We left Lascaux and made our way to Limoges, where we had a reservation at the Jeanne d’Arc Hotel. Our room was fine, but the promised internet was not functional. We found a local Italian restaurant, heard American voices at the next table, and made new friends with Howard and Marla from Chicago, on their way to a wedding in or near Toulouse.
Wednesday, 9/3/08 … Oradour-sur-Glane
The next morning we drove to Oradour-sur-Glane.
On June 10, 1944, after having little or no contact with the Nazis, an SS detachment rolled into Oradour, collected all the inhabitants, and murdered 642 people including 205 children, allegedly in retaliation for French Resistance attacks nearby. After much debate, the survivors and the French government decided to leave the burnt out buildings and vehicles exactly as they were in 1944. We walked in a light drizzle past the dead buildings and imagined the living people. The cemetery had more flowers than any other we have ever seen. There is a museum, an excellent documentary film, and a newly constructed town. What barbarity we humans inflict on each other.
We returned to Limoges late that afternoon, and with little inclination to explore the town, had dinner in the same restaurant.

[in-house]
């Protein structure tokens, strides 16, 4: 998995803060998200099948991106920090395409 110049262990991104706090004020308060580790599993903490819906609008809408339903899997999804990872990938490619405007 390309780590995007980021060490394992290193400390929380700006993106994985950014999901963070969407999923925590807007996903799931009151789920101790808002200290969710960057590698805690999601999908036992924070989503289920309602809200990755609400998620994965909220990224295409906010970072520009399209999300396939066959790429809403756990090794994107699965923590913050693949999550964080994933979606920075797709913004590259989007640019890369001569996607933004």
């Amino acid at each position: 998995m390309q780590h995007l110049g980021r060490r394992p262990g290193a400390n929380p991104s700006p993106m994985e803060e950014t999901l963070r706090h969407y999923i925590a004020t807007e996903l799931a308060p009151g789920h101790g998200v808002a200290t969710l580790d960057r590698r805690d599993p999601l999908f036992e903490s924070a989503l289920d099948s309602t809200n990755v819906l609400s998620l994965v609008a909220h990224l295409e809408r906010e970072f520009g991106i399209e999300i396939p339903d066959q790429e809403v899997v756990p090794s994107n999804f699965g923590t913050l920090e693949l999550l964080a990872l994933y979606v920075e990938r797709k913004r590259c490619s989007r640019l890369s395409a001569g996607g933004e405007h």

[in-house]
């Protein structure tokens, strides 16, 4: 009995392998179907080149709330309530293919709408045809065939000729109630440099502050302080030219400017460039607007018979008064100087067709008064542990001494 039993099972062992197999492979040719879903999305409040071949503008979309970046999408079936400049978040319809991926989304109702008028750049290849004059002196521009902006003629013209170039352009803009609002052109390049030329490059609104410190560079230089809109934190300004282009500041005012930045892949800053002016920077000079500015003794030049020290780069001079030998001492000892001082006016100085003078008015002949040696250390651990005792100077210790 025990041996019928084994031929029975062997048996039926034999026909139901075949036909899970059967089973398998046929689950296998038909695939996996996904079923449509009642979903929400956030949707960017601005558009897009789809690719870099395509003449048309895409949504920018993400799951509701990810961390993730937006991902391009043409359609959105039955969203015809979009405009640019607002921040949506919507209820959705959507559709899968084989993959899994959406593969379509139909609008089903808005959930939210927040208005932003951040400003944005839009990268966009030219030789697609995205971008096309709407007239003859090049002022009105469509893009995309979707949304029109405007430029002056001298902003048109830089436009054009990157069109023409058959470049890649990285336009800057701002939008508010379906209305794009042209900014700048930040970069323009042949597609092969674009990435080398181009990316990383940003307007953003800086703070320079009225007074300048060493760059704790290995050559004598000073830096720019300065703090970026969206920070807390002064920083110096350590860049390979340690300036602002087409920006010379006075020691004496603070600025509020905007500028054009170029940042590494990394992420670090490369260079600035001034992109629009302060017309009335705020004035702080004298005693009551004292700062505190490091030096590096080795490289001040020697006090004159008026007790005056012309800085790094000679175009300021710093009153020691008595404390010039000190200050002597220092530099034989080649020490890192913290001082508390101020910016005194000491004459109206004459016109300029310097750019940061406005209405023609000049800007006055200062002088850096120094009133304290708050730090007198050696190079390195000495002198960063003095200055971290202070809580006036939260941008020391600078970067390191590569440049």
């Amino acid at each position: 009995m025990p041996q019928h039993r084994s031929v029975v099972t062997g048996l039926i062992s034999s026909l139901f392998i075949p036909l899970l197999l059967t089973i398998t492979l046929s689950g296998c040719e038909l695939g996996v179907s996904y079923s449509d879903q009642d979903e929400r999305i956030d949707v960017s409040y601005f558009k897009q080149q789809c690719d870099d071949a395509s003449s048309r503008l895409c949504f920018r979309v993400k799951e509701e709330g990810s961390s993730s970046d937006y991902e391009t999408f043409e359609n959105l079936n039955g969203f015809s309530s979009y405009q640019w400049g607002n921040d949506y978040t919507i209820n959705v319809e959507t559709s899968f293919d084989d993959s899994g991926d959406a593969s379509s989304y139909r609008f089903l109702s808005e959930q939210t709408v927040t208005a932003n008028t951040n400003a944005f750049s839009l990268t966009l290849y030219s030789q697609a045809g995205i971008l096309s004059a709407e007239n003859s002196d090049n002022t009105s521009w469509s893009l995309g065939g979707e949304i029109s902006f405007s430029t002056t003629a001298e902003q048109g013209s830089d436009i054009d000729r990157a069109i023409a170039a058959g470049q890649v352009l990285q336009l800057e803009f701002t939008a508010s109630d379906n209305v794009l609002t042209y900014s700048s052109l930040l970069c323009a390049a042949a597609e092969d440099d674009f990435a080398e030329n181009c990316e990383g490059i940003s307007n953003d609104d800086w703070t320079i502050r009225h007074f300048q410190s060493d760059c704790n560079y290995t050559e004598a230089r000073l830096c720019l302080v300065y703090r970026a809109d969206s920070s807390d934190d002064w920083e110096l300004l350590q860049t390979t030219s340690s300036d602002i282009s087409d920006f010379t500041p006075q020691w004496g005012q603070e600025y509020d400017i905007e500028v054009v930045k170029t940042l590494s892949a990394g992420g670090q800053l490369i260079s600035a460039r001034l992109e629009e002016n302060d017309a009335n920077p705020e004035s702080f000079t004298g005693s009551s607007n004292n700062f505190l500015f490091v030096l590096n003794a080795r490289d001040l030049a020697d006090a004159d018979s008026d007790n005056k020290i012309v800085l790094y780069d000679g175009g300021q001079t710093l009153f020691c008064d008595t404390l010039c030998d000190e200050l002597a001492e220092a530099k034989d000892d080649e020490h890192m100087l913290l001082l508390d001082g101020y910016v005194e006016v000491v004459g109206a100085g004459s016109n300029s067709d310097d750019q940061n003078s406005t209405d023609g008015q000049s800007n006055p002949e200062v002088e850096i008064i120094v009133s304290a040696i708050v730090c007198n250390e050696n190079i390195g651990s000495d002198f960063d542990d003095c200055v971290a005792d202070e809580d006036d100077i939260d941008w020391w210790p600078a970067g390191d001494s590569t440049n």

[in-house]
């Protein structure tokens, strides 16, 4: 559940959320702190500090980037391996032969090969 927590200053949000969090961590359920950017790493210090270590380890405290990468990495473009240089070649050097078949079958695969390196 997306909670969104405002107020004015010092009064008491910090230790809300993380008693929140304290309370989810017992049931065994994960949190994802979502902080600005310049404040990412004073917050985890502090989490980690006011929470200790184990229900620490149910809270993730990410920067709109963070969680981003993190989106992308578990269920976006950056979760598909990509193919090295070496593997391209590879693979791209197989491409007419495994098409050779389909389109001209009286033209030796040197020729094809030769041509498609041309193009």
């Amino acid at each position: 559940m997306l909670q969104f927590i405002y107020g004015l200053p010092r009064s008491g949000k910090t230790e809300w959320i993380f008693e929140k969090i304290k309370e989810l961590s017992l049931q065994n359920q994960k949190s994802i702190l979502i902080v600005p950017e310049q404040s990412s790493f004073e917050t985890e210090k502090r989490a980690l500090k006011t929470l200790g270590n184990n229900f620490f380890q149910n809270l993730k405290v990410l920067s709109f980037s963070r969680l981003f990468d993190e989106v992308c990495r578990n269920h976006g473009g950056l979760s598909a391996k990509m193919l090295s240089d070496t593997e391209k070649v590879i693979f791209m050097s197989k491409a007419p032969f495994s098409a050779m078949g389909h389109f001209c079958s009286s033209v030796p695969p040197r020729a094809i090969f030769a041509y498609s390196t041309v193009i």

Thursday, 9/4/08 … Lemere
We set out for Lemere in the Loire Valley knowing we needed more gas to get there. With half a tank, I did not think that was a problem. I was wrong. We passed gas stations, but all were closed, some permanently and some for lunch. As the needle sank, I imagined us spending the night in a field. Finally, when the tank must have been within a drop of dry, we found a station with an automatic pump. Of course, our American credit cards did not work, but fortunately my Credit Agricole bank card did.
We arrived at Carol and Karl’s wonderful country home in the late afternoon, and were directed to the left extension of the home, Maison Gauche, where we had stayed two years before. All of the work fixing up this property was done by Carol and Karl; their taste and skills are impeccable.